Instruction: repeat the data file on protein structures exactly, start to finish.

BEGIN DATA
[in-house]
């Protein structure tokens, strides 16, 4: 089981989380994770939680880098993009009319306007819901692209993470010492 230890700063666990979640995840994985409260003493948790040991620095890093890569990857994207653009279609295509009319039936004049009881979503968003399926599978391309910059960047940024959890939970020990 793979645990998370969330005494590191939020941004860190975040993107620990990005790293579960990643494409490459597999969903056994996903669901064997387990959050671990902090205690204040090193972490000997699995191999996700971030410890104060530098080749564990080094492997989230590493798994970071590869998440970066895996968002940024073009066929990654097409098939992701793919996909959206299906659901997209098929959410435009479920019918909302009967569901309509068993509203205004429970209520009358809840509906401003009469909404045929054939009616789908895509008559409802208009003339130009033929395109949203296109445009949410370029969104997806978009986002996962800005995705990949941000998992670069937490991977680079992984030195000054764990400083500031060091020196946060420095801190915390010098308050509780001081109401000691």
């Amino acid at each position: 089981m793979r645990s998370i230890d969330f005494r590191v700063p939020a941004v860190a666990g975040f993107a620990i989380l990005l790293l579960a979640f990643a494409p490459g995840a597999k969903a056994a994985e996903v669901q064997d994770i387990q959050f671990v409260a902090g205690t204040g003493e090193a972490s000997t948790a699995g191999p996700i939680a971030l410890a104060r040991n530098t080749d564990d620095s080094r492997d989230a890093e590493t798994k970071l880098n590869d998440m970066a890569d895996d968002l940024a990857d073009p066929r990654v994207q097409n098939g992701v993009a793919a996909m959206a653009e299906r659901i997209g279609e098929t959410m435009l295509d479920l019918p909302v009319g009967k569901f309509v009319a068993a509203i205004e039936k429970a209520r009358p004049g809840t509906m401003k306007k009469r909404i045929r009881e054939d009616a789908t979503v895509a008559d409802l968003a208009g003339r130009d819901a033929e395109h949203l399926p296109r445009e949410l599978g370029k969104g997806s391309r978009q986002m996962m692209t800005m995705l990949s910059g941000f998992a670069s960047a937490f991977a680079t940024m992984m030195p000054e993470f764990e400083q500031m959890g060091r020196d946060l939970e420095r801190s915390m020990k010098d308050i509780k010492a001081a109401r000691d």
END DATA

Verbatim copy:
[in-house]
């Protein structure tokens, strides 16, 4: 089981989380994770939680880098993009009319306007819901692209993470010492 230890700063666990979640995840994985409260003493948790040991620095890093890569990857994207653009279609295509009319039936004049009881979503968003399926599978391309910059960047940024959890939970020990 793979645990998370969330005494590191939020941004860190975040993107620990990005790293579960990643494409490459597999969903056994996903669901064997387990959050671990902090205690204040090193972490000997699995191999996700971030410890104060530098080749564990080094492997989230590493798994970071590869998440970066895996968002940024073009066929990654097409098939992701793919996909959206299906659901997209098929959410435009479920019918909302009967569901309509068993509203205004429970209520009358809840509906401003009469909404045929054939009616789908895509008559409802208009003339130009033929395109949203296109445009949410370029969104997806978009986002996962800005995705990949941000998992670069937490991977680079992984030195000054764990400083500031060091020196946060420095801190915390010098308050509780001081109401000691």
């Amino acid at each position: 089981m793979r645990s998370i230890d969330f005494r590191v700063p939020a941004v860190a666990g975040f993107a620990i989380l990005l790293l579960a979640f990643a494409p490459g995840a597999k969903a056994a994985e996903v669901q064997d994770i387990q959050f671990v409260a902090g205690t204040g003493e090193a972490s000997t948790a699995g191999p996700i939680a971030l410890a104060r040991n530098t080749d564990d620095s080094r492997d989230a890093e590493t798994k970071l880098n590869d998440m970066a890569d895996d968002l940024a990857d073009p066929r990654v994207q097409n098939g992701v993009a793919a996909m959206a653009e299906r659901i997209g279609e098929t959410m435009l295509d479920l019918p909302v009319g009967k569901f309509v009319a068993a509203i205004e039936k429970a209520r009358p004049g809840t509906m401003k306007k009469r909404i045929r009881e054939d009616a789908t979503v895509a008559d409802l968003a208009g003339r130009d819901a033929e395109h949203l399926p296109r445009e949410l599978g370029k969104g997806s391309r978009q986002m996962m692209t800005m995705l990949s910059g941000f998992a670069s960047a937490f991977a680079t940024m992984m030195p000054e993470f764990e400083q500031m959890g060091r020196d946060l939970e420095r801190s915390m020990k010098d308050i509780k010492a001081a109401r000691d």